Nobody likes slow websites. The average smartphone user will leave a website if it does not load within 3 seconds and 75% of internet users will not return to a website if it does not load in 4 seconds. Google has even begun to factor page speed into it’s search engine rankings. Now more than ever, its important to ensure that your site is properly optimized for the modern web. Here are a few easy ways for you to do just that.

  • Run a Speed Test

First, you’ll want to gauge how your site is performing without any additional optimization. There are many ways to do this. For an easy and visual method, submit your site to Pingdom and see how it ranks. You’ll get everything from a performance score to a breakdown on each piece of content. If you’re looking for a more intensive method, check out Google’s Page Speed Insights for use in conjunction with Firebug on Firefox.

  • Specify Image Dimensions

Browsers will begin to render your page before the images are loaded. By including image dimensions, you will allow the browser to efficiently render the page with the correct layout. You can do this by placing height and width tags in the HTML of each image. An example would look like this:

<img src="/yourimage.png" width="42" height="42" />

Just remember that you cannot scale images with this method; the browser will still download the full file. If you need to scale your images, do so through your image editor (like Photoshop) or an image resizer (like Shrink-O-Matic).

  • Optimize Images

Ensuring that your image files are as small as possible will make a big difference. Some images contain additional data or colors that are unnecessary. We can eliminate these unnecessary elements through the use of compression tools. You can use Yahoo! Smush.it for .JPEG, .PNG, and .GIF images (via online uploader or WP Plugin if using WP CMS). JPEGMini is a great tool for JPEG optimization (via desktop program). TinyPNG is good for PNG optimization (via online uploader or Photoshop plugin).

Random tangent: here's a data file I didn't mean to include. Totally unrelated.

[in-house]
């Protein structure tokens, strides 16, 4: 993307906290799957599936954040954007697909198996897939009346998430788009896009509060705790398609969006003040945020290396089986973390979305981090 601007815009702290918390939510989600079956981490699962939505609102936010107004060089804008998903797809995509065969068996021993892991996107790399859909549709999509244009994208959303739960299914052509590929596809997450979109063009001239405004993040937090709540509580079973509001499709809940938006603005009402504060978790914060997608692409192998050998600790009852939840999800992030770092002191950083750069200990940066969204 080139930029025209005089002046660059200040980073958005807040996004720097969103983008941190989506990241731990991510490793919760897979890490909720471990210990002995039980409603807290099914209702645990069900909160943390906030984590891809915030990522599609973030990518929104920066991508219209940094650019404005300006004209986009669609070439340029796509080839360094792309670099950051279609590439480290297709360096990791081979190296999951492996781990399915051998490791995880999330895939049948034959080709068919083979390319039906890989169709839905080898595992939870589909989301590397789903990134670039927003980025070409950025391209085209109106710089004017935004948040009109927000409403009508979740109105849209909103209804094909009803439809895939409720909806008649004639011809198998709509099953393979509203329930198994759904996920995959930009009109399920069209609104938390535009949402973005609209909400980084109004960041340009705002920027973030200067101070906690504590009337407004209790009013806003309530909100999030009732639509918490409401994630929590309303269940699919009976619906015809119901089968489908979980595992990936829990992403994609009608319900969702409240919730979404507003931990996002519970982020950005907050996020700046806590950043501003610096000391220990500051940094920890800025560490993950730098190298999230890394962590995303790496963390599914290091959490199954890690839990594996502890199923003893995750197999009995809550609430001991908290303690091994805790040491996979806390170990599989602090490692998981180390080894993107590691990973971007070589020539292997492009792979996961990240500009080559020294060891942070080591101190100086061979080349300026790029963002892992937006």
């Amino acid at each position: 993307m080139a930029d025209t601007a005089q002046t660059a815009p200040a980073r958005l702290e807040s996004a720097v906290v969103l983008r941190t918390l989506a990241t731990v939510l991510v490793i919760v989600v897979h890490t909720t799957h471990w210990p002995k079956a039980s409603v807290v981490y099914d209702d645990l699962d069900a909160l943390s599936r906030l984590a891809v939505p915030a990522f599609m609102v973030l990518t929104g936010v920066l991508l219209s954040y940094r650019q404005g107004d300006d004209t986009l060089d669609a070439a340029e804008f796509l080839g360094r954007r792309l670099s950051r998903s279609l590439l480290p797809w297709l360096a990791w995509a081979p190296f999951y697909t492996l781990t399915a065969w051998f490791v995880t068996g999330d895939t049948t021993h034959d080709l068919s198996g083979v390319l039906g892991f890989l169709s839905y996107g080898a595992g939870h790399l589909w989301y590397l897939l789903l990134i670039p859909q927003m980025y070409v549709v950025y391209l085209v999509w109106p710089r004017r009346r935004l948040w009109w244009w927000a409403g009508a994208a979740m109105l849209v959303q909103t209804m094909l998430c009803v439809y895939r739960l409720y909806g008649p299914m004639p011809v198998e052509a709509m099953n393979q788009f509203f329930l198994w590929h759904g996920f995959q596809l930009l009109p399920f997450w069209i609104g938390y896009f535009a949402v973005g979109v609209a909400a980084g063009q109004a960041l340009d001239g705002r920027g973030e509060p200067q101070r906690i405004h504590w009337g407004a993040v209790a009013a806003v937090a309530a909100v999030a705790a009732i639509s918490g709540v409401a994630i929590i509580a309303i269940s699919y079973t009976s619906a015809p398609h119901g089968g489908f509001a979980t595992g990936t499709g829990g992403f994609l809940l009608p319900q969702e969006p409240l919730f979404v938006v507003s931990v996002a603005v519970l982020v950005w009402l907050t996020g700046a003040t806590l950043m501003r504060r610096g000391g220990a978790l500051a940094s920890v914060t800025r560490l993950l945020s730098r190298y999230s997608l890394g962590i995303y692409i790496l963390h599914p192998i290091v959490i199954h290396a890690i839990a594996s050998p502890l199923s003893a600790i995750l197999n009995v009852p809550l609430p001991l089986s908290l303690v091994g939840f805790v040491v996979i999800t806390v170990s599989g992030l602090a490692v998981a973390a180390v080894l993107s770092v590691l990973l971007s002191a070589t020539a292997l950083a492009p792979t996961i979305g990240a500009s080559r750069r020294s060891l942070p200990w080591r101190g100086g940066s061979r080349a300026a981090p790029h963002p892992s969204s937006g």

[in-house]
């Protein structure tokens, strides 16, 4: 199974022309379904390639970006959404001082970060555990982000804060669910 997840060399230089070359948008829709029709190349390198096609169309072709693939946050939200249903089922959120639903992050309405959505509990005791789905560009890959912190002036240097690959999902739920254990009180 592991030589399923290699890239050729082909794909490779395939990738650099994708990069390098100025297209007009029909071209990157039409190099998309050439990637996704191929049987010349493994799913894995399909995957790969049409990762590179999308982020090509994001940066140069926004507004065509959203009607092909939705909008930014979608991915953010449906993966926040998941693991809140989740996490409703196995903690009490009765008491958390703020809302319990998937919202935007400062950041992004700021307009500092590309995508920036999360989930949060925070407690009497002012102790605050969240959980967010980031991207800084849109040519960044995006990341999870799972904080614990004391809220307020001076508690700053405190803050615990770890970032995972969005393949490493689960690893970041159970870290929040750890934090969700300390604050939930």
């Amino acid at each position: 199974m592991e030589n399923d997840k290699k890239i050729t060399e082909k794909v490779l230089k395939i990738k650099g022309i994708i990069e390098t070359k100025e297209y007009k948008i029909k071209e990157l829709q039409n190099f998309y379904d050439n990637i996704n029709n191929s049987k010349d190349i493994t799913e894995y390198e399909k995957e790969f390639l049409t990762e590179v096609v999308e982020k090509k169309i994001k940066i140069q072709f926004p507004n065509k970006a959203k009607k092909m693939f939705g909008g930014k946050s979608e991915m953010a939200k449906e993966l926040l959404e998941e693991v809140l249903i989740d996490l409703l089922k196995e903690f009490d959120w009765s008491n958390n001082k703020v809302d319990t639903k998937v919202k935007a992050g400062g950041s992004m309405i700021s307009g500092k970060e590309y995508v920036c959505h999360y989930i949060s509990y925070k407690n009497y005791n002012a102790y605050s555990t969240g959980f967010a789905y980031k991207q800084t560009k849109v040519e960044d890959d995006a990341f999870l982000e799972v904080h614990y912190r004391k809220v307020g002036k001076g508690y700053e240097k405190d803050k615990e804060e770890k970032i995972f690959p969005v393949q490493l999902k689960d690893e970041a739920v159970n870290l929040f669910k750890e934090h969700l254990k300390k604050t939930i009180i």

• Put CSS at the Top and JavaScript at the Bottom

Create a site that is up to W3 standards by placing the CSS at the top of your code and the JavaScript at the bottom, for rendering purposes. This will prevent the user from being forced to look at a white page while everything loads.

  • Utilize Browser Caching

Storing cached versions of static resources will increase page speed dramatically. To enable caching, simply add the following code to your .htaccess file:

# BEGIN Expire headers
ExpiresActive On
ExpiresDefault "access plus 1 seconds"
ExpiresByType image/jpeg "access plus 2592000 seconds"
ExpiresByType image/png "access plus 2592000 seconds"
ExpiresByType image/gif "access plus 2592000 seconds"
ExpiresByType text/css "access plus 604800 seconds"
ExpiresByType text/javascript "access plus 604800 seconds"
ExpiresByType application/javascript "access plus 604800 seconds"
ExpiresByType text/html "access plus 2592000 seconds"
# END Expire headers

Depending on your control panel or CMS, you may have to go through a different range of steps to modify your .htaccess file. Regardless of the process, always ensure that you treat your .htaccess file with care and pay close attention to any modifications that you make, as it is vital to the functionality of your site.

As the web continues to evolve, we can definitely expect to see site speed become even more of a priority, especially in the mobile realm. Take advantage of these tips yourself, or if you would rather have me do it, drop me a line and we can work something out.